The history: What was your inspiration for Mountain Jam and how did it come about? What was the inspiration?
It is Radio Woodstock 25th year anniversary. I wanted to put on an outdoor party. Found Hunter Mountain and it’s a beautiful location. We had five bands and it was a one day event. After everyone said how amazing it was we decided to do it again the next year. The following year the festival was two days; the next year three days. The growth in size and sound was organic, it was unplanned and spontaneous. Gov’t Mule was the first headliner, they were onboard from the get go. I had been at Woodstock 94, 99; Bonnaroo and thought it was the coolest thing in the world to escape from the world and meet new people and experience new music. Michael Franti has been on the bill since the second year. The Avett Brothers, Grace Potter, almost every year. The community of musicians and fans that get together shows musical diversity, it’s a good mix of old and new. Ya, it’s incredible and bigger than we ever imagined. Mountain Jam I and II, started out with half a dozen people, now it’s probably thousands of people. Every year it’s like wow, I can’t believe it.
I’ve heard rumors of it being moved, is there any merit in that? If so any thoughts on a good place to move too?
It got big, we are constantly thinking of ways to make it good but not too crowded. We do not want to change location. You always look to see options but no intentions of moving. It’s an incredibly beautiful spot, green rolling hills, hiking trails, biking trails, it’s hard to beat. We’ve moved things around so there’s not as many hospitality tents. We want to keep it at Hunter mountain as long as possible.
What are some of the bands that represent the feel of Mountain Jam?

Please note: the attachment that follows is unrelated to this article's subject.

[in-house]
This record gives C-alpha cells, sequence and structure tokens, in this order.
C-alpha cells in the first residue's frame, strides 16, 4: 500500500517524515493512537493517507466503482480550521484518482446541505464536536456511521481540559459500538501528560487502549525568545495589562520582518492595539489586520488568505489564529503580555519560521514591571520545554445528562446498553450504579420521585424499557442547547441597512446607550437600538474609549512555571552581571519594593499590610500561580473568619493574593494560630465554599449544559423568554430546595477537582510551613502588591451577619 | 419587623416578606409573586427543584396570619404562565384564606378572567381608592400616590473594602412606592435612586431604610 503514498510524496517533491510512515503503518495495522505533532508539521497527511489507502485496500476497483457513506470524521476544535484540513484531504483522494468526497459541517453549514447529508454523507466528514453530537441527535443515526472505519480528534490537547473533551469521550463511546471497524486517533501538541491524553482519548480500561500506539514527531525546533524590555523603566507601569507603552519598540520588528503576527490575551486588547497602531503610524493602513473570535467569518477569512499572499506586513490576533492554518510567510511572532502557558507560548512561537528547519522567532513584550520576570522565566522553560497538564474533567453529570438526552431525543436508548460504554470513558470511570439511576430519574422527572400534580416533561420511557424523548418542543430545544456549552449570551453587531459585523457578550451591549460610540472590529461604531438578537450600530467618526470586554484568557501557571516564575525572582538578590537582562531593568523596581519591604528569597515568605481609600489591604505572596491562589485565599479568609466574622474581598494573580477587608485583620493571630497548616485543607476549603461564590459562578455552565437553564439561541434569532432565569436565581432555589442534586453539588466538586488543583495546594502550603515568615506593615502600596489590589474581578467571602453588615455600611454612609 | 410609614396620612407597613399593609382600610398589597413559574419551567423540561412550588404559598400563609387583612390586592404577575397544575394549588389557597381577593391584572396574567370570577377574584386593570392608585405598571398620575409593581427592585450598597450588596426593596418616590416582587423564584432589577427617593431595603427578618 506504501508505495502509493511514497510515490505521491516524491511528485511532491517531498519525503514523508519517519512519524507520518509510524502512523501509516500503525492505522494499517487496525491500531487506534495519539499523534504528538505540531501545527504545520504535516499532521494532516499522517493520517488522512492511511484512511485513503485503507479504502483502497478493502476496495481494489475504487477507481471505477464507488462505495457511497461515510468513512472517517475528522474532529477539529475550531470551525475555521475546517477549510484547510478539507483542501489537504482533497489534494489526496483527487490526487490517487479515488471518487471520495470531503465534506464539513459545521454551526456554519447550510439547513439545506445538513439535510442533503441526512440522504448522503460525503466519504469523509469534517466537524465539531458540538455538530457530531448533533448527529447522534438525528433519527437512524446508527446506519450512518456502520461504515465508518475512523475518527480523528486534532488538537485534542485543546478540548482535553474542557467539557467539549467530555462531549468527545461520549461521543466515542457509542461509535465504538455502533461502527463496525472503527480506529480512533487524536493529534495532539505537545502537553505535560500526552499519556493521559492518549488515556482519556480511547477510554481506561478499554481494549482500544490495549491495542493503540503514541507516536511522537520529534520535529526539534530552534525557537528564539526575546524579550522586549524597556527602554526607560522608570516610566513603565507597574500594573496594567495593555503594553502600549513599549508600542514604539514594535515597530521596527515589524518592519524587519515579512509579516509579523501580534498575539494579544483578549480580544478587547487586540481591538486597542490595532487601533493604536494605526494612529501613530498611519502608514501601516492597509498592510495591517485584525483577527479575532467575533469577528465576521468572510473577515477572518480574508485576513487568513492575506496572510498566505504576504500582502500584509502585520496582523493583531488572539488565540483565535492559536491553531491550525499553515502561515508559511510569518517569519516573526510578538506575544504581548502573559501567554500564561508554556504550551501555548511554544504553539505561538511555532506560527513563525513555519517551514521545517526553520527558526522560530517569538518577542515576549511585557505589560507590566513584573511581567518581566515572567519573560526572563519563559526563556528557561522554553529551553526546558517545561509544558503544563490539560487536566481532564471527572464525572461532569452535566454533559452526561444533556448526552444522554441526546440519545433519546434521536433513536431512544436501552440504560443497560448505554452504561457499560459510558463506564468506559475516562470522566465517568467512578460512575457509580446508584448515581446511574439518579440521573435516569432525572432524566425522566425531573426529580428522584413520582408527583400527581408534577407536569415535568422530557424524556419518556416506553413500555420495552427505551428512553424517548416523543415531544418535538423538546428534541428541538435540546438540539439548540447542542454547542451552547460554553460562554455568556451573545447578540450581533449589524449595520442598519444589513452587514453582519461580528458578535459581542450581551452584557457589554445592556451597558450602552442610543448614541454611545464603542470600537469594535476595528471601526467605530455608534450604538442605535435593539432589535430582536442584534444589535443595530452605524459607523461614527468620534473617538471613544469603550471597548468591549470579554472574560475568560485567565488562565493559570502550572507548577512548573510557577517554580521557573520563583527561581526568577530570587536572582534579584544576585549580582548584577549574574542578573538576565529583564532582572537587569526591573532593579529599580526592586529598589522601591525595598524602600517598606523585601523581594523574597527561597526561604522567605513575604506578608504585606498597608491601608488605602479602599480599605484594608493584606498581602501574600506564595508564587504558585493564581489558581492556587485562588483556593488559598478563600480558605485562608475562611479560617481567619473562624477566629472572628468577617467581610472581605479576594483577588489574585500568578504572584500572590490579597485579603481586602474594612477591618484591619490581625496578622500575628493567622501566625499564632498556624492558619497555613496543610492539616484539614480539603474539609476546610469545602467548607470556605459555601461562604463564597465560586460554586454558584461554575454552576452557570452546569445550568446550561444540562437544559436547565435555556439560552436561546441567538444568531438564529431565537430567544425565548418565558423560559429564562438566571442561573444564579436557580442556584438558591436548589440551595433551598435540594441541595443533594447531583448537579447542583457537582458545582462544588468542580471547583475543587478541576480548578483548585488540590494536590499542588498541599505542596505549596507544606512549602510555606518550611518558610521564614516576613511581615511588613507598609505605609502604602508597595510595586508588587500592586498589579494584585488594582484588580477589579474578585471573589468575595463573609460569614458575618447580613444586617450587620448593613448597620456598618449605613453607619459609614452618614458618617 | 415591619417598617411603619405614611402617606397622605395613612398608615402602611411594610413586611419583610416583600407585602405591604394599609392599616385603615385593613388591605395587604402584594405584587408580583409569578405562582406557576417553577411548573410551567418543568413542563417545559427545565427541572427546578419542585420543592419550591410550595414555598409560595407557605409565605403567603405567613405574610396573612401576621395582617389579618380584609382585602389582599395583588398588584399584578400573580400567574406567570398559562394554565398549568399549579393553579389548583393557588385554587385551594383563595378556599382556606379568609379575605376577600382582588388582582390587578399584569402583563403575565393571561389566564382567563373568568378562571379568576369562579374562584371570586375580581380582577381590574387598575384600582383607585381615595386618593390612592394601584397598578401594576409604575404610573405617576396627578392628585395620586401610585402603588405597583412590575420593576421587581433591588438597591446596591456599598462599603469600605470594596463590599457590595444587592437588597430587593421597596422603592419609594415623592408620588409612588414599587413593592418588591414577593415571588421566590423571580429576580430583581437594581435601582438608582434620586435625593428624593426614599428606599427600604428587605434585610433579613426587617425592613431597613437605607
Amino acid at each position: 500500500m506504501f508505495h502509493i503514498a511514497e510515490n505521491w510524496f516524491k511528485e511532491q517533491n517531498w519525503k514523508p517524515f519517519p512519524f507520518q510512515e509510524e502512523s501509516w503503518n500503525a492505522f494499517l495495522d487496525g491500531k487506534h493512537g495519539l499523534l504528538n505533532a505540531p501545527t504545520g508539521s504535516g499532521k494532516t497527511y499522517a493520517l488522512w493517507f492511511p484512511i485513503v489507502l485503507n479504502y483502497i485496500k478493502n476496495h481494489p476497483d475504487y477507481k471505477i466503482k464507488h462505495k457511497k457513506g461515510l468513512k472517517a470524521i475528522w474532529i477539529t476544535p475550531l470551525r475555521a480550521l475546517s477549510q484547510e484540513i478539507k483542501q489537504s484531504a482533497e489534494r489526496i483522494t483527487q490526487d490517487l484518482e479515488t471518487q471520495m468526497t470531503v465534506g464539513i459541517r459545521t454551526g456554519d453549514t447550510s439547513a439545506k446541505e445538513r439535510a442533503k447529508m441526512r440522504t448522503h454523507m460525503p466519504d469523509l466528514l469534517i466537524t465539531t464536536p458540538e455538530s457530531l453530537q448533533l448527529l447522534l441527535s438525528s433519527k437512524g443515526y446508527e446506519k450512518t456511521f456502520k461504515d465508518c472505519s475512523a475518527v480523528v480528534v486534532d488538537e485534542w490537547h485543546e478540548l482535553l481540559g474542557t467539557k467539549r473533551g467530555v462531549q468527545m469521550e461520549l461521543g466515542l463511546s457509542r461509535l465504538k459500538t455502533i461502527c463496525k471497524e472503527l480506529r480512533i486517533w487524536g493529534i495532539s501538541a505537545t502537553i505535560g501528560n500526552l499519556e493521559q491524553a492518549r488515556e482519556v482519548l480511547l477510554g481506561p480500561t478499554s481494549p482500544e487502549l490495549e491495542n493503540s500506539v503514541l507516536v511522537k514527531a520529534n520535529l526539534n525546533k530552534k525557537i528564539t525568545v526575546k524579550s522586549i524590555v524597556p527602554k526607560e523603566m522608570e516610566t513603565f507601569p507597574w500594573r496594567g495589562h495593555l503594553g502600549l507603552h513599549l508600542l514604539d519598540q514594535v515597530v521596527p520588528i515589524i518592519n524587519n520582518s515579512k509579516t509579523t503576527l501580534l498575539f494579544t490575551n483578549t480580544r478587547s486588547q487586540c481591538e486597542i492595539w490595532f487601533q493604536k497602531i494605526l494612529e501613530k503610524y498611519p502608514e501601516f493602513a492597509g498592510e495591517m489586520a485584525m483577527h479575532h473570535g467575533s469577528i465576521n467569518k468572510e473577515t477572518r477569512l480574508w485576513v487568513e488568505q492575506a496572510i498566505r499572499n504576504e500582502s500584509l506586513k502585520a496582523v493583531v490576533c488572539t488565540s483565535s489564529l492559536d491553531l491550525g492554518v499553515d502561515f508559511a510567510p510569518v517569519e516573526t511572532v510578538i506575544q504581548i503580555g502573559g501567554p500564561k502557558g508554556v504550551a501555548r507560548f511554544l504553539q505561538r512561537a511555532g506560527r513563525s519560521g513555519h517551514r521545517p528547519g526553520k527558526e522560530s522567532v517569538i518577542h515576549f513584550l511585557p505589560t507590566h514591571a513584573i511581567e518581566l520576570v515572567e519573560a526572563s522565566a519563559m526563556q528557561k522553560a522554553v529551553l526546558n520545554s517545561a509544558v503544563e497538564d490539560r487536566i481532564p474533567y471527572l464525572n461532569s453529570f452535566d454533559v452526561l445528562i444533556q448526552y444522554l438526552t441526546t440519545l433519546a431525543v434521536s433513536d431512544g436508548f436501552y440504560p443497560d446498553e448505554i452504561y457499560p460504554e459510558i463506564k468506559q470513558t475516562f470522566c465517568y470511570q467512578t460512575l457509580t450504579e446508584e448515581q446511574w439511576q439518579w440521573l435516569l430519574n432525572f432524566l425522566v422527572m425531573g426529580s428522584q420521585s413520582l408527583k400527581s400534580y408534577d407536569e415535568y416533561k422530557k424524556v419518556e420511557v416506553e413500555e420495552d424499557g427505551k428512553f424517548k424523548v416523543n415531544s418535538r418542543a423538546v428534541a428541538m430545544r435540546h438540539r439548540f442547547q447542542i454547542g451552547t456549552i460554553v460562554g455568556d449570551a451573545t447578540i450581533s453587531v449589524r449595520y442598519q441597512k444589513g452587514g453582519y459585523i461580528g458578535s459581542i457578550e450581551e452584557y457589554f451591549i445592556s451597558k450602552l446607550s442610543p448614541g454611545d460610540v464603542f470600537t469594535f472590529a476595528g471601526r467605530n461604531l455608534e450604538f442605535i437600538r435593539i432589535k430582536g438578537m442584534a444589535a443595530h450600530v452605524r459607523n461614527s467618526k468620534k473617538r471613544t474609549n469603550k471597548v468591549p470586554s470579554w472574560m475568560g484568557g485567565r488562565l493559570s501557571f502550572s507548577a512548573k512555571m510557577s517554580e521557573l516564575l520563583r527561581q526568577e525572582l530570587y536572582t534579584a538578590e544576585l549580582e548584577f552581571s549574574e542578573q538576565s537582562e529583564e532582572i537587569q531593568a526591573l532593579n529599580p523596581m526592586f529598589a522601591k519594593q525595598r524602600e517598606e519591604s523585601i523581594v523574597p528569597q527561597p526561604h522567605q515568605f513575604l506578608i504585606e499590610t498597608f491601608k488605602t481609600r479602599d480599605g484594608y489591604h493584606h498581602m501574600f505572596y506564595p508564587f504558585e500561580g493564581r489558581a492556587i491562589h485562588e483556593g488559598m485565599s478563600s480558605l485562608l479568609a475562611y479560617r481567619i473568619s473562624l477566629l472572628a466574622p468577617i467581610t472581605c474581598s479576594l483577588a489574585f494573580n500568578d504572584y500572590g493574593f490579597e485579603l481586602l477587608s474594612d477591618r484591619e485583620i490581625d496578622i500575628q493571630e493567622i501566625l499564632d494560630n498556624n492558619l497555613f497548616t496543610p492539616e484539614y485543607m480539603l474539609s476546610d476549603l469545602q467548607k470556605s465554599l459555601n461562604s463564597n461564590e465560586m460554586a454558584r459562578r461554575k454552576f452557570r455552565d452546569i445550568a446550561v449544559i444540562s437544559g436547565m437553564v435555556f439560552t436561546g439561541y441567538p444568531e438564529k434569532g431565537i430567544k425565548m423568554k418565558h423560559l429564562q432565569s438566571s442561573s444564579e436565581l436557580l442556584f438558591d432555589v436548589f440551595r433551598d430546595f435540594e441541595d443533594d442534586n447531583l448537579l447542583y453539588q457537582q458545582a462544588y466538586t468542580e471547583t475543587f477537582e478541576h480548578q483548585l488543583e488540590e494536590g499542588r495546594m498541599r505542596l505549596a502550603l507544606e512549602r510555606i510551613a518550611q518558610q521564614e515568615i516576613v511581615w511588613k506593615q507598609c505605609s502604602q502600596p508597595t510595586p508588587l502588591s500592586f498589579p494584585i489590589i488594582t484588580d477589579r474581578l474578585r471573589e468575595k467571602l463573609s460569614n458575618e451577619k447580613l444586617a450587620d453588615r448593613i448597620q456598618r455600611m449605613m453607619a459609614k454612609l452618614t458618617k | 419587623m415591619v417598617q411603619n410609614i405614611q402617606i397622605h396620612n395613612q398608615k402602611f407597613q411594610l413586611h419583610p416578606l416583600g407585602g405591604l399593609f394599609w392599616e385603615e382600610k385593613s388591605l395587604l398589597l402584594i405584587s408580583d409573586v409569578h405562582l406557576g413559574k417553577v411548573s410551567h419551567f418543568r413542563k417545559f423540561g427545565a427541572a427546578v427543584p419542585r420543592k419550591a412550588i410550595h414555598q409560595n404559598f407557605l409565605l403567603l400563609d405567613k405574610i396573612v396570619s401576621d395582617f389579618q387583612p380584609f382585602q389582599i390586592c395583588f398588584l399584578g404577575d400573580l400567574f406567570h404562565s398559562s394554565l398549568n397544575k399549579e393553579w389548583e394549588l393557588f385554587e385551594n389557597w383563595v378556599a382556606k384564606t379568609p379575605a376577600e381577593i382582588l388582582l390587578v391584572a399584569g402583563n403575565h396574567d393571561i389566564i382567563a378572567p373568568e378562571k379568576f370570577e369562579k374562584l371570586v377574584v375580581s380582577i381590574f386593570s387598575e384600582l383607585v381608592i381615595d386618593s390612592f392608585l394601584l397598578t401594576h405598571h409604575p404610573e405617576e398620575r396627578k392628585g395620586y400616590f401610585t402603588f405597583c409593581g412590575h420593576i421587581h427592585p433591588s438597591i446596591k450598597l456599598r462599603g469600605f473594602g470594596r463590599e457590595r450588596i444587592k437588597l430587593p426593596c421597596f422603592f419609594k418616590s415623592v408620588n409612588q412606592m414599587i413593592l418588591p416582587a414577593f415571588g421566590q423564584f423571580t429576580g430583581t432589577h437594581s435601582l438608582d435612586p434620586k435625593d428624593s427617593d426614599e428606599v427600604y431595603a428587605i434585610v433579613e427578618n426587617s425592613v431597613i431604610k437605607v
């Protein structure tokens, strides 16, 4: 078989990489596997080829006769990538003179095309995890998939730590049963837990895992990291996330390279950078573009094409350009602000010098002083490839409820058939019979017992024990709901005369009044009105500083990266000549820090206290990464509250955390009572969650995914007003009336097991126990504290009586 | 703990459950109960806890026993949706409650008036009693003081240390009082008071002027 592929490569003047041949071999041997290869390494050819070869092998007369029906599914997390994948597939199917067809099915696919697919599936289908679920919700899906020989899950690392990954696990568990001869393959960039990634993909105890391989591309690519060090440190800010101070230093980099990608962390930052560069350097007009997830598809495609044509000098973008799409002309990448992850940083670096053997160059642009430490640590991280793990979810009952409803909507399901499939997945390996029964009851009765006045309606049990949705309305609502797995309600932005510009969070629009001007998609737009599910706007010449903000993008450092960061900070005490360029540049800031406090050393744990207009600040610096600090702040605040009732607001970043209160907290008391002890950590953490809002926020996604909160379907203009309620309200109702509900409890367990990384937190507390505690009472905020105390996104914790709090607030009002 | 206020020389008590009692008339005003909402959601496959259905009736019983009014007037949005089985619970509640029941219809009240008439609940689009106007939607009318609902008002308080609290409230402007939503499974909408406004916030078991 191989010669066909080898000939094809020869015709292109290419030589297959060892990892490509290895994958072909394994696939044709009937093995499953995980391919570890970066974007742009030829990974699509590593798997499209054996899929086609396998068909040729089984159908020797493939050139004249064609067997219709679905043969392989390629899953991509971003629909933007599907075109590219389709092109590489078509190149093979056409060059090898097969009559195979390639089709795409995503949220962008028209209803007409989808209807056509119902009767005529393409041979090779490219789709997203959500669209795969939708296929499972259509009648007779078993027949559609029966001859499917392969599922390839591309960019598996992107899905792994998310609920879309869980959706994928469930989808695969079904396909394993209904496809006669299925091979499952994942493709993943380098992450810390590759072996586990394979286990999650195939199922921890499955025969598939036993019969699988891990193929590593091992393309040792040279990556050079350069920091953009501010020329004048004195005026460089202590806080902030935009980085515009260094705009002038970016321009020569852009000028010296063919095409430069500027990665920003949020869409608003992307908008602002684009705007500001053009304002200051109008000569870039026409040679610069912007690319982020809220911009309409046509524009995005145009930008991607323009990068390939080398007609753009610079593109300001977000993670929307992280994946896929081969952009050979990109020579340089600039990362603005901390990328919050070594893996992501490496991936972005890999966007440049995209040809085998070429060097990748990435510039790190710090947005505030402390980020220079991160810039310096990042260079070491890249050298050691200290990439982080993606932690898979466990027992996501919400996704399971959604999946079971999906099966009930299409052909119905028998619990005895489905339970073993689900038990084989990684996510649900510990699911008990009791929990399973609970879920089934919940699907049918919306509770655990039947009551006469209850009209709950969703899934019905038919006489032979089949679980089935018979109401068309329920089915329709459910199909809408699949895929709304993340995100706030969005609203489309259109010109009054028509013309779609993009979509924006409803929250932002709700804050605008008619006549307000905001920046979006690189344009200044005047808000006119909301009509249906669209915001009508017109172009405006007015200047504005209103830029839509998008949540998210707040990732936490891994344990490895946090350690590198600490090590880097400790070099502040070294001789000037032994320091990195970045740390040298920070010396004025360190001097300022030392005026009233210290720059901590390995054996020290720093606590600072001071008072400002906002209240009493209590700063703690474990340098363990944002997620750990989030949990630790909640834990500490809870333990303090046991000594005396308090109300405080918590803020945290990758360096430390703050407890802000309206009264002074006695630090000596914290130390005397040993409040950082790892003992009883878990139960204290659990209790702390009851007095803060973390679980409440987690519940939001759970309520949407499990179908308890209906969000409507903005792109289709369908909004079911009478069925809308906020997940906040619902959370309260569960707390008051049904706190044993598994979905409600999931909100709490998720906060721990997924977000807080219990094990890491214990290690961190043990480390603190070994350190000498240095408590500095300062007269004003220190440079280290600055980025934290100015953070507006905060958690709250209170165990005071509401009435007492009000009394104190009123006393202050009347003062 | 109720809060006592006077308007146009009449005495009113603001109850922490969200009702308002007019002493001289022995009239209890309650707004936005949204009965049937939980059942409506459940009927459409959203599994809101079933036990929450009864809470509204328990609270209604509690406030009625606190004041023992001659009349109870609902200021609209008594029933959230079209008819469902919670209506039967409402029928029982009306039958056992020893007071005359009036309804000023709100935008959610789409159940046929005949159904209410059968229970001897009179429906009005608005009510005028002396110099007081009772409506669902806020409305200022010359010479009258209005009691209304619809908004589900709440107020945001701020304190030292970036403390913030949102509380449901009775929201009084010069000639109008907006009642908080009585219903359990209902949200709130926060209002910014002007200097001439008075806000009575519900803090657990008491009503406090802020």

Gov’t Mule and Michael Franti are the soul of the festival. Warren is an amazing guitar player, they are the nicest guys. Franti is on a whole other level where he lifts people’s spirits. The combination of the two is very powerful. Franti has a way to make it stop raining, sunshine for Franti. There was one year there was a rainbow when Franti played. (In fact in stopped raining and the rainbow came out during The Sound Of Sunshine.)
It doesn’t rain every year, you’re there for 4 days, it’s going to rain at least 1 or 2 days. Years 2 and 3 we had a lot of rain and you develop a reputation. Years 4 and 5 no rain but there is the reputation of rain. The perception isn’t really the reality, it is unpredictable. Franti said it’s the only festival where you get all four seasons at one festy. Everybody knows to come with all different clothes to the festival.
What do you like most about putting on Mountain Jam?
Putting the music together is the best part. You get some of your favorite bands together to create the festival. Seeing the creation come to life is my favorite part. There’s a million moving parts, improvisation things that happen where you have to deal with the unexpected. I have a large staff that takes care of most things and only contact me when there is really important things.
What advice would you give to someone who’s wanting to create a festival?
Don’t do it! (lots of laughter) It’s hard to start a festival now. There was a time and place where it was easy. Now it’s very regulated, competitive it was a lot easier and fun at the start. It’s an honor and a privilege to be creating the festival. I feel really lucky. You get to see your friends, like extended family, like a reunion. Cool thing to do but it’s hard to get it started now because of big competition.
Why you got rid of smaller stage on the side?
The only reason we got rid of the small stage was we simply ran out of room and needed the room for something else and issues with sound bleeding over. There’s not a lot of space so you have to compromise.
What are the plans for next year?
I’d like to have all the bands I couldn’t get to this year. I have pie in the sky dreams of who I have in mind.
Poor Man’s Whiskey brought their foot stomping, good time music to the legendary Great American Music Hall in San Francisco on Saturday March 19. Opening the evening was an acoustic version of Lonesome Locomotive, who delivered a harmonious set of their folky rock to the appreciative crowd. Poor Man’s Whiskey music can be described as “High Octane Hootenanny” which is an upbeat combination of bluegrass, rock, folk and country with clever songwriting and entertaining stage antics thrown in. Tonight the highly excited crowd was dancing and singing along to the infectiously good time music. Poor Man’s Whiskey is known for their innovative bluegrass covers of Dark Side of the Moon (shine), Paul Simon’s Graceland, The Allman Brothers, Old and in The Way, and tonight they paid tribute to music of The Eagles. Their second set evolved into a audience sing-along with such Eagle favorites as “Peaceful Easy Feeling”, “Lyin Eyes”, “Hotel California”, “Desperado”, “Life in the Fast Lane” and many others.